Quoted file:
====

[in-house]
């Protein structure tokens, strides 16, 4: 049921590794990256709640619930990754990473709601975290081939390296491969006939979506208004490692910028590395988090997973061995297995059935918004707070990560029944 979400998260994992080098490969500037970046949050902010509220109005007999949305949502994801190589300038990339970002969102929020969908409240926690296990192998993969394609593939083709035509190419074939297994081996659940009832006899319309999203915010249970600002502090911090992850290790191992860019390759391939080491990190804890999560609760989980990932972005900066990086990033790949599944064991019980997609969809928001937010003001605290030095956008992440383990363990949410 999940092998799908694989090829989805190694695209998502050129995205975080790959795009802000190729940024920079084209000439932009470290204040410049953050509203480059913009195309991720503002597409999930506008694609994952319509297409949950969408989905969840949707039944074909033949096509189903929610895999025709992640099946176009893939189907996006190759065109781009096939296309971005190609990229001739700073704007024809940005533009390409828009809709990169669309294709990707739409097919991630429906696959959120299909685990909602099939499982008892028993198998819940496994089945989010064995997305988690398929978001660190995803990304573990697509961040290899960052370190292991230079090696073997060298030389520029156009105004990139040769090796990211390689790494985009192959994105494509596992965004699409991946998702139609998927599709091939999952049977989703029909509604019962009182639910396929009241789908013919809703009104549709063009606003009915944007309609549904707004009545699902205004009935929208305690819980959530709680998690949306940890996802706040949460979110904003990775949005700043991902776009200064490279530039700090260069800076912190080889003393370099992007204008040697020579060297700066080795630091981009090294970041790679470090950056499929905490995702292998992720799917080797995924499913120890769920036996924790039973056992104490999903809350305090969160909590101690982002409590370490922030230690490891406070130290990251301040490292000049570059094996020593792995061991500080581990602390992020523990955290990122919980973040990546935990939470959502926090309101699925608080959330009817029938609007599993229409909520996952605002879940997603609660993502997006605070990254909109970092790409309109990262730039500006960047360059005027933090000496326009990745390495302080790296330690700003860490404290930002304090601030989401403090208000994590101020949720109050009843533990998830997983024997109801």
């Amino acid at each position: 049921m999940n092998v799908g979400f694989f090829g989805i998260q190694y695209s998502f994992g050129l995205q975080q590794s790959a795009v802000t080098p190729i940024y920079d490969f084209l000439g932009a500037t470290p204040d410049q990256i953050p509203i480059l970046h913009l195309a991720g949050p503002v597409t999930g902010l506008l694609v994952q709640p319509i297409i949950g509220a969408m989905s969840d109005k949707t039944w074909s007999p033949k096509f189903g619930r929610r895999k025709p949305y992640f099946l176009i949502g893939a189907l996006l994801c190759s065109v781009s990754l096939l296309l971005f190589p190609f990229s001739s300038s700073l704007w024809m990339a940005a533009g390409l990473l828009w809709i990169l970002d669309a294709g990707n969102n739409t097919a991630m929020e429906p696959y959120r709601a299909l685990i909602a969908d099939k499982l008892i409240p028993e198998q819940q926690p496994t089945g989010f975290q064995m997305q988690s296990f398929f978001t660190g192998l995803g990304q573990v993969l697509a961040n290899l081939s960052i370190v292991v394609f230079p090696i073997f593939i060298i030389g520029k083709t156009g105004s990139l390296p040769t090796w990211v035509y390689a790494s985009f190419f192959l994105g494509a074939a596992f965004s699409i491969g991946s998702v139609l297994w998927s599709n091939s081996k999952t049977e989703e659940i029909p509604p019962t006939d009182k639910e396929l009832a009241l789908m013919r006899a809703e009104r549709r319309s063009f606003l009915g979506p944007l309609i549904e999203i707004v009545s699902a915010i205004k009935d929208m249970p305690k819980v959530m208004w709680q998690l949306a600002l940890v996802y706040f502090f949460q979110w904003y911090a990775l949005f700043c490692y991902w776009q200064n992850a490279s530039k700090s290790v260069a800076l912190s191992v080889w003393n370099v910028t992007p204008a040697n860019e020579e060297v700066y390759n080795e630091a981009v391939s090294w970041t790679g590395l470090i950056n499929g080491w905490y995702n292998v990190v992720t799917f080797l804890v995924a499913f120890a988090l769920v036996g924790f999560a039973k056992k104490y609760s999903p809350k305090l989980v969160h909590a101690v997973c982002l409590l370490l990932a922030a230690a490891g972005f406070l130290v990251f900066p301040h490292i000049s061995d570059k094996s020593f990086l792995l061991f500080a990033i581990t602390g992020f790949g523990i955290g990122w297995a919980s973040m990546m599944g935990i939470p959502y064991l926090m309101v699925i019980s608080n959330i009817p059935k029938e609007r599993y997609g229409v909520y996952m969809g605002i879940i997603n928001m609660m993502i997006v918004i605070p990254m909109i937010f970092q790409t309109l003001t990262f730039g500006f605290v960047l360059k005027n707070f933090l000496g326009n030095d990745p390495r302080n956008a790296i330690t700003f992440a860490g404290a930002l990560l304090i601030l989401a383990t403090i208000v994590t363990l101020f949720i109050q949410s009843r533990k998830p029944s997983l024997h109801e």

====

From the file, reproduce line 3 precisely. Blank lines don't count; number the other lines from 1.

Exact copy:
């Amino acid at each position: 049921m999940n092998v799908g979400f694989f090829g989805i998260q190694y695209s998502f994992g050129l995205q975080q590794s790959a795009v802000t080098p190729i940024y920079d490969f084209l000439g932009a500037t470290p204040d410049q990256i953050p509203i480059l970046h913009l195309a991720g949050p503002v597409t999930g902010l506008l694609v994952q709640p319509i297409i949950g509220a969408m989905s969840d109005k949707t039944w074909s007999p033949k096509f189903g619930r929610r895999k025709p949305y992640f099946l176009i949502g893939a189907l996006l994801c190759s065109v781009s990754l096939l296309l971005f190589p190609f990229s001739s300038s700073l704007w024809m990339a940005a533009g390409l990473l828009w809709i990169l970002d669309a294709g990707n969102n739409t097919a991630m929020e429906p696959y959120r709601a299909l685990i909602a969908d099939k499982l008892i409240p028993e198998q819940q926690p496994t089945g989010f975290q064995m997305q988690s296990f398929f978001t660190g192998l995803g990304q573990v993969l697509a961040n290899l081939s960052i370190v292991v394609f230079p090696i073997f593939i060298i030389g520029k083709t156009g105004s990139l390296p040769t090796w990211v035509y390689a790494s985009f190419f192959l994105g494509a074939a596992f965004s699409i491969g991946s998702v139609l297994w998927s599709n091939s081996k999952t049977e989703e659940i029909p509604p019962t006939d009182k639910e396929l009832a009241l789908m013919r006899a809703e009104r549709r319309s063009f606003l009915g979506p944007l309609i549904e999203i707004v009545s699902a915010i205004k009935d929208m249970p305690k819980v959530m208004w709680q998690l949306a600002l940890v996802y706040f502090f949460q979110w904003y911090a990775l949005f700043c490692y991902w776009q200064n992850a490279s530039k700090s290790v260069a800076l912190s191992v080889w003393n370099v910028t992007p204008a040697n860019e020579e060297v700066y390759n080795e630091a981009v391939s090294w970041t790679g590395l470090i950056n499929g080491w905490y995702n292998v990190v992720t799917f080797l804890v995924a499913f120890a988090l769920v036996g924790f999560a039973k056992k104490y609760s999903p809350k305090l989980v969160h909590a101690v997973c982002l409590l370490l990932a922030a230690a490891g972005f406070l130290v990251f900066p301040h490292i000049s061995d570059k094996s020593f990086l792995l061991f500080a990033i581990t602390g992020f790949g523990i955290g990122w297995a919980s973040m990546m599944g935990i939470p959502y064991l926090m309101v699925i019980s608080n959330i009817p059935k029938e609007r599993y997609g229409v909520y996952m969809g605002i879940i997603n928001m609660m993502i997006v918004i605070p990254m909109i937010f970092q790409t309109l003001t990262f730039g500006f605290v960047l360059k005027n707070f933090l000496g326009n030095d990745p390495r302080n956008a790296i330690t700003f992440a860490g404290a930002l990560l304090i601030l989401a383990t403090i208000v994590t363990l101020f949720i109050q949410s009843r533990k998830p029944s997983l024997h109801e």